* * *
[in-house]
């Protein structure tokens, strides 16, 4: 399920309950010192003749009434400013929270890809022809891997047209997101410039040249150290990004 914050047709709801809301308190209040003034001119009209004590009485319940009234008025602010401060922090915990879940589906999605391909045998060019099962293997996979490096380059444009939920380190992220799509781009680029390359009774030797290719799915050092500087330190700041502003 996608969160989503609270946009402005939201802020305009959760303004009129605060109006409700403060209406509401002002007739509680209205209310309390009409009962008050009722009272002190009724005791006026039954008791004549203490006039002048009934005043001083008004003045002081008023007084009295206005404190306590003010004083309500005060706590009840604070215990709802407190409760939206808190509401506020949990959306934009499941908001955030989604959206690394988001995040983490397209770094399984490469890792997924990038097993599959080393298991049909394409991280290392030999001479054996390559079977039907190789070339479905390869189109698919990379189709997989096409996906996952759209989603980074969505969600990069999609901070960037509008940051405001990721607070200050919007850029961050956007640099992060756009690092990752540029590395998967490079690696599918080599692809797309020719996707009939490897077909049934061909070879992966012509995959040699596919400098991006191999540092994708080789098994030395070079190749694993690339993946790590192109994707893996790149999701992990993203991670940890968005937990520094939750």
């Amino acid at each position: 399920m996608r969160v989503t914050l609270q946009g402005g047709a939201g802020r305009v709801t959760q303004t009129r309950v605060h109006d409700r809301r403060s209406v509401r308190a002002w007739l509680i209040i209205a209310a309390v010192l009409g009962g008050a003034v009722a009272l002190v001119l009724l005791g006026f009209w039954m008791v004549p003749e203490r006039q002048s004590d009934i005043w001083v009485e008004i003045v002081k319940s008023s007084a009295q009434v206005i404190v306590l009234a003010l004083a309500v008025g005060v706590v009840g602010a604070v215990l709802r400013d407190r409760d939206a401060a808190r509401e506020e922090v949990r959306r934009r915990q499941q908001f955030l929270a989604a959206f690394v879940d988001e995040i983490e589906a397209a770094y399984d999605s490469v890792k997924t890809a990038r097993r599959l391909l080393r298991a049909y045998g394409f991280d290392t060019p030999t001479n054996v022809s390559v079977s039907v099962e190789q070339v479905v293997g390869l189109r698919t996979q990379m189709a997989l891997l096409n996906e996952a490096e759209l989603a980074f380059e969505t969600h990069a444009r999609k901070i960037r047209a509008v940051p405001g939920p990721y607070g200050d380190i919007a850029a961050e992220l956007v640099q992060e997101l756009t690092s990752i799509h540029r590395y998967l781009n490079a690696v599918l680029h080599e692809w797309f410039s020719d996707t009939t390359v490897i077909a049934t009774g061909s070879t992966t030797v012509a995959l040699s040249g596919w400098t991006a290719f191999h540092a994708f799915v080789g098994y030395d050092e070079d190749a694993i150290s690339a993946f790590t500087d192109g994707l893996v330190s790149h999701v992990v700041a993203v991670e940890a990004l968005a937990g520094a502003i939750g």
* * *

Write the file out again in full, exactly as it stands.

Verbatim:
[in-house]
């Protein structure tokens, strides 16, 4: 399920309950010192003749009434400013929270890809022809891997047209997101410039040249150290990004 914050047709709801809301308190209040003034001119009209004590009485319940009234008025602010401060922090915990879940589906999605391909045998060019099962293997996979490096380059444009939920380190992220799509781009680029390359009774030797290719799915050092500087330190700041502003 996608969160989503609270946009402005939201802020305009959760303004009129605060109006409700403060209406509401002002007739509680209205209310309390009409009962008050009722009272002190009724005791006026039954008791004549203490006039002048009934005043001083008004003045002081008023007084009295206005404190306590003010004083309500005060706590009840604070215990709802407190409760939206808190509401506020949990959306934009499941908001955030989604959206690394988001995040983490397209770094399984490469890792997924990038097993599959080393298991049909394409991280290392030999001479054996390559079977039907190789070339479905390869189109698919990379189709997989096409996906996952759209989603980074969505969600990069999609901070960037509008940051405001990721607070200050919007850029961050956007640099992060756009690092990752540029590395998967490079690696599918080599692809797309020719996707009939490897077909049934061909070879992966012509995959040699596919400098991006191999540092994708080789098994030395070079190749694993690339993946790590192109994707893996790149999701992990993203991670940890968005937990520094939750």
């Amino acid at each position: 399920m996608r969160v989503t914050l609270q946009g402005g047709a939201g802020r305009v709801t959760q303004t009129r309950v605060h109006d409700r809301r403060s209406v509401r308190a002002w007739l509680i209040i209205a209310a309390v010192l009409g009962g008050a003034v009722a009272l002190v001119l009724l005791g006026f009209w039954m008791v004549p003749e203490r006039q002048s004590d009934i005043w001083v009485e008004i003045v002081k319940s008023s007084a009295q009434v206005i404190v306590l009234a003010l004083a309500v008025g005060v706590v009840g602010a604070v215990l709802r400013d407190r409760d939206a401060a808190r509401e506020e922090v949990r959306r934009r915990q499941q908001f955030l929270a989604a959206f690394v879940d988001e995040i983490e589906a397209a770094y399984d999605s490469v890792k997924t890809a990038r097993r599959l391909l080393r298991a049909y045998g394409f991280d290392t060019p030999t001479n054996v022809s390559v079977s039907v099962e190789q070339v479905v293997g390869l189109r698919t996979q990379m189709a997989l891997l096409n996906e996952a490096e759209l989603a980074f380059e969505t969600h990069a444009r999609k901070i960037r047209a509008v940051p405001g939920p990721y607070g200050d380190i919007a850029a961050e992220l956007v640099q992060e997101l756009t690092s990752i799509h540029r590395y998967l781009n490079a690696v599918l680029h080599e692809w797309f410039s020719d996707t009939t390359v490897i077909a049934t009774g061909s070879t992966t030797v012509a995959l040699s040249g596919w400098t991006a290719f191999h540092a994708f799915v080789g098994y030395d050092e070079d190749a694993i150290s690339a993946f790590t500087d192109g994707l893996v330190s790149h999701v992990v700041a993203v991670e940890a990004l968005a937990g520094a502003i939750g």